BETHLEHEM — Shortly after midnight on the morning of Friday, May 19, hours after a thunderstorm swept the region, residents of a home on New Scotland Ave. in Slingerlands said they heard noises and detected a strange odor.
Seth Reinhardt, the son of County Legislator Bill Reinhardt and his wife, Gail, was on a plane, flying from Oakland, Calif., when his parent’s house was struck by lightening at around 10 p.m. The roof of the building must have been smoldering for around three hours, he said, by the time they became aware of the smoke.
Gail Reinhardt sent her son a text at around 10 p.m., he said, informing him that the house had been struck by lightening during the storm. “They temporarily lost power, a few light bulbs went out and the router got fried,” he said.
The Reinhardts replaced the bulbs and made sure that an electric wheelchair lift for Seth’s younger sister was operational before leaving to pick him up at the airport. When they returned home, they were none the wiser. Gail Reinhardt was preparing food and Bill and Seth were chatting when they heard noises outside and smelled smoke through open windows and went to go investigate. That’s when they saw smoke coming from the roof.
Right around the same time, said Seth, smoke turned into flames.
Gail Reinhardt called 9-1-1 while Seth ran back into the home to assess the situation and gather important personal items, and Bill Reinhardt carried their daughter, DJ, to safety. “And I got the cat,” said Gail.
“Fortunately the residents were all able to get out safely,” said Town Board candidate Jim Foster, a volunteer with Elsmere Fire Company who responded to the call, which was placed between 1:30 and 2 a.m. “The home, however, sustained heavy fire and water damage.”
“We haven’t slept at all,” Seth told Spotlight News the following afternoon. “We watched it burn from around 2 to around 6 a.m.” The family wasn’t allowed back into the home until close to 11 a.m., he said. They took their vehicles and waited at nearby Toll Gate Ice Cream until they were allowed back onto the property, said his mother.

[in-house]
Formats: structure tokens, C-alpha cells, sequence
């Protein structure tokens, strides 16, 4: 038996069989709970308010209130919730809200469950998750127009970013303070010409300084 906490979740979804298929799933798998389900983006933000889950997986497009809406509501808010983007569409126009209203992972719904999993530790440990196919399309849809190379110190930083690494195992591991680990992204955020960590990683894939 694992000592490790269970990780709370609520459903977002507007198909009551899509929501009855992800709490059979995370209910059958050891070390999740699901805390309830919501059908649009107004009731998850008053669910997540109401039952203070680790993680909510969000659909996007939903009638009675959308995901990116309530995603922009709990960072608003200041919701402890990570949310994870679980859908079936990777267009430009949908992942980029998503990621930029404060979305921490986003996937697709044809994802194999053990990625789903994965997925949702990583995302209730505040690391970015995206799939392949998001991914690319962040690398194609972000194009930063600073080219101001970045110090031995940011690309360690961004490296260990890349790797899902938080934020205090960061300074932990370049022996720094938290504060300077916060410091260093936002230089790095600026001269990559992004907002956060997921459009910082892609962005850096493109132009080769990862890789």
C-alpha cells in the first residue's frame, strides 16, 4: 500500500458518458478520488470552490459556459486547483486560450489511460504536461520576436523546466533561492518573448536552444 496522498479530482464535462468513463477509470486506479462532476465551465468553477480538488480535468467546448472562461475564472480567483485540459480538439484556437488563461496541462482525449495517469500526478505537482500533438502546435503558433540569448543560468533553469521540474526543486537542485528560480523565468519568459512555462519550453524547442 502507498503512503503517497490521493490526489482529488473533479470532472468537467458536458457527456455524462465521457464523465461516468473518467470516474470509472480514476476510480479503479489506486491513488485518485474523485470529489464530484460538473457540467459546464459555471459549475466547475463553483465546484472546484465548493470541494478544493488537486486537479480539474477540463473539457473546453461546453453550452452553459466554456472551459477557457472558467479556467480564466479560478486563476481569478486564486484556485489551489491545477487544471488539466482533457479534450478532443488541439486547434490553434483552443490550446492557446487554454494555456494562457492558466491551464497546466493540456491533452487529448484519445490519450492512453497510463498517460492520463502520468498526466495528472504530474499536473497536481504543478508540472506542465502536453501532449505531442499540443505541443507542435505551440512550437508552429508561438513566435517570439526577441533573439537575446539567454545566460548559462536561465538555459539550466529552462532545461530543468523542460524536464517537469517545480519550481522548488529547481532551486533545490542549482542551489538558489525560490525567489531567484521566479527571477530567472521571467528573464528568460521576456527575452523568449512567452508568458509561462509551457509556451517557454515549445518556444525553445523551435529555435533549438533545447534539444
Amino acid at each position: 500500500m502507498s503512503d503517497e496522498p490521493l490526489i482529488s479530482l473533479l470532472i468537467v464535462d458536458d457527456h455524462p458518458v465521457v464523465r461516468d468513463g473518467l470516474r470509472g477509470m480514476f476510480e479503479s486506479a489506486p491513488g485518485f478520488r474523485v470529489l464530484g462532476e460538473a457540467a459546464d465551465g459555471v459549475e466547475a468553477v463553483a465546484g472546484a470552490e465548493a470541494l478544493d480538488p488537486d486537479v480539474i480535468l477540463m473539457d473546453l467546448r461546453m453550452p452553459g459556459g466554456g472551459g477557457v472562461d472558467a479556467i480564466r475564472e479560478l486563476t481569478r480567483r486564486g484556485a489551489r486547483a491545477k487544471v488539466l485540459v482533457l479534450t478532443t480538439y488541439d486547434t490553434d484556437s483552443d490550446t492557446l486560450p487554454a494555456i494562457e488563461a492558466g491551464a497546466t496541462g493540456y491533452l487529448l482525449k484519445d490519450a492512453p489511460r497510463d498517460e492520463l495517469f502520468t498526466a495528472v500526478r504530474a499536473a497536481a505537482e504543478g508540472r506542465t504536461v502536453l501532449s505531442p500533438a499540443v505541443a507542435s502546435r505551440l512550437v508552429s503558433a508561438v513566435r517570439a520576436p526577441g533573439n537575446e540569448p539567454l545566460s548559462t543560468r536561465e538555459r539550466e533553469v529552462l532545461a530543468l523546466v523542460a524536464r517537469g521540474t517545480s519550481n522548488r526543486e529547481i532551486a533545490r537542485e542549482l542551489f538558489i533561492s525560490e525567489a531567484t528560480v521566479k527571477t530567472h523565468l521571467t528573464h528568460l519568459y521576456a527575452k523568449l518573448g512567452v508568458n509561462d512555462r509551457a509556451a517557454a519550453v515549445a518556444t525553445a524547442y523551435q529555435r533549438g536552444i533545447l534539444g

Slingerlands, Delmar, Elsmere, and North Bethlehem fire departments, as well as Albany County Paramedics, all responded to the signal 30 house fire. “Everyone was very kind, very helpful and very sympathetic,” said Gail. “And very sure that we didn’t go dashing back in for anything, which is as it should be.” As much as she may have wanted to go back for her DJ’s electric wheelchair, she said, “That’s replaceable and she’s not.”
One fireman, said Gail, however, was thoughtful enough to retrieve a wooden box from the badly burned third floor of her home, rescuing letters she wrote to American soldiers in Vietnam as a teenager. “That was something that was irreplaceable,” noting that the box itself, from her father, came from the World War II era.
Gail Reinhardt said that her neighbors were also an early source of comfort, calling them “absolutely delightful.”
“Eventually it will stop raining,” she said, as water continued to flow from the second floor to the first. Had the home been newer, said Gail, she was told by a fireman that it would have burned to the ground. “It looks a mess, but most of it’s fixable.”
The historic nature of the home, said Gail, is one of the reasons the Reinhardts chose to live there. “It’s a great old house and, thankfully, the barn is fine,” she said. “We’re hoping to bring it back.”